Using social media in the workplace

4 minute read

Last week All Twitter released the results of a survey of 2,500 British employers, and told us that 48% of them have banned their employees from using Twitter in the office. Naturally here at, websites such as Twitter and Facebook are regularly visited as we actively promote the use of social media for business marketing, so let’s spend a few moments to reflect on the results of this survey, and what the motivation and options really are.

Why block social media sites at work?

The two most commonly cited reasons for blocking social media websites are to prevent them being a distraction (and therefore reducing productivity), and to ensure employees don’t comment negatively about the business while they’re at work. In our case nearly all our staff require access to Twitter and Facebook in order to perform their jobs – we both develop online tools to make social media marketing easy, and use these channels ourselves – but even if that wasn’t the case I’d still advocate open access.

Why you shouldn’t block social media sites at work.

Our staff have a great deal of social media interaction both in and out of work. This really helps keep a sense of team spirit and it’s generally a morale booster. So long as the team are well educated in the use of social media, this certainly outweighs any risk of a lack of productivity.

If an employee is inclined to comment negatively while at work, they might well do so out of work. Equally they might make such comments on other internet forums, or verbally to outsiders, or by email – their options are nearly endless! Which other sites will you block? What about all the other applications that connect to the Facebook and Twitter APIs? Far better to have a sensible social media policy in place, and encourage your teams to raise concerns internally. Preventing access to social media for this reason is treating a symptom not the disease. By keeping good communication internally, it should be possible to address those concerns and hopefully provide a more positive workplace for all involved.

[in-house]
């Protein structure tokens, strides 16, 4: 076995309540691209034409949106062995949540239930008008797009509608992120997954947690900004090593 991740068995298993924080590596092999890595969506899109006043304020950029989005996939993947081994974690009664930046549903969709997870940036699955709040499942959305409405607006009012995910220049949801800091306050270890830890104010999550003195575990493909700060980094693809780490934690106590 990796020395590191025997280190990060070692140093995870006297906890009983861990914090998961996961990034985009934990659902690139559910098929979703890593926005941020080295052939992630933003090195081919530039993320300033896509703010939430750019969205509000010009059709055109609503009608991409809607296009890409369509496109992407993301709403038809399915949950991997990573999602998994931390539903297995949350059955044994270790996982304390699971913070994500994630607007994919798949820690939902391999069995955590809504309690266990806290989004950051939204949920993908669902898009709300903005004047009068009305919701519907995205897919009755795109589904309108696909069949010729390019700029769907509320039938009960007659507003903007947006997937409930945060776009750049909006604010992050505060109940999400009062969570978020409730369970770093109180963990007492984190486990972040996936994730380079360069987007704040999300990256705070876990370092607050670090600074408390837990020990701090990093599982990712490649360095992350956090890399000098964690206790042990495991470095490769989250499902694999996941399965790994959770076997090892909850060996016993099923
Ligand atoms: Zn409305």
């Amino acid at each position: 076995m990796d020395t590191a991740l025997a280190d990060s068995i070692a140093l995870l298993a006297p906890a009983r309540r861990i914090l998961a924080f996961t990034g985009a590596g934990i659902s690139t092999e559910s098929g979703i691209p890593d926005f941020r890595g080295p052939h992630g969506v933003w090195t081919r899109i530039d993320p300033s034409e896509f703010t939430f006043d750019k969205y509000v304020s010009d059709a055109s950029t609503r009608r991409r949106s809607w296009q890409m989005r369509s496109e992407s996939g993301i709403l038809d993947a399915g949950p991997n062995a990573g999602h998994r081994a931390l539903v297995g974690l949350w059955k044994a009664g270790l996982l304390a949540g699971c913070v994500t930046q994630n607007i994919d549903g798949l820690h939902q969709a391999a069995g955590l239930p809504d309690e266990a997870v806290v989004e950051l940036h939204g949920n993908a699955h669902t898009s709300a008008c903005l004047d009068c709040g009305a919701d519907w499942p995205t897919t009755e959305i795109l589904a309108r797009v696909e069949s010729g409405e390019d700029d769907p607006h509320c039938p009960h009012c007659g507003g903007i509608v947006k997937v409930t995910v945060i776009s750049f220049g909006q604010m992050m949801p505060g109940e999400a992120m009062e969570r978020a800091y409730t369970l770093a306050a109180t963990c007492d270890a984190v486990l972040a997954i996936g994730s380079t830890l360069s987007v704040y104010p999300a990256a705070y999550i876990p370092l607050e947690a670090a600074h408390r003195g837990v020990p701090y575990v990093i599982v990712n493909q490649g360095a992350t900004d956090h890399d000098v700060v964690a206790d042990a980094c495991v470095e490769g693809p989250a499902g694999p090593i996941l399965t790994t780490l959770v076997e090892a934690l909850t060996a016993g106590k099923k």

Embracing social media at work.

Of course we don’t just permit access to these sites, we positively promote it! Teams have their own Twitter accounts to which they post status updates – these are rendered in real time on the status TVs around the office that also show system load and campaign traffic – this keeps everyone on the same page. All staff are encouraged to provide content to our Facebook page, and we’ve even got our own Twitter hashtag for Saturday morning hangover related tweets.

Naturally staff must be educated as to when to use a private Twitter account, how to use Facebook privacy settings and even then what kind of material is acceptable. I’d opine that the time spent doing this is less than can be spent blocking sites and APIs left, right and centre, and the benefits are clear. Social media savvy employees can reap the benefits of this technology both for themselves and for the company they represent. We strive to build a community around our brand, and social media is a great way to get these relationships going.

What do you think? If you’ve got something to say or you’d like to know more, please leave a comment below!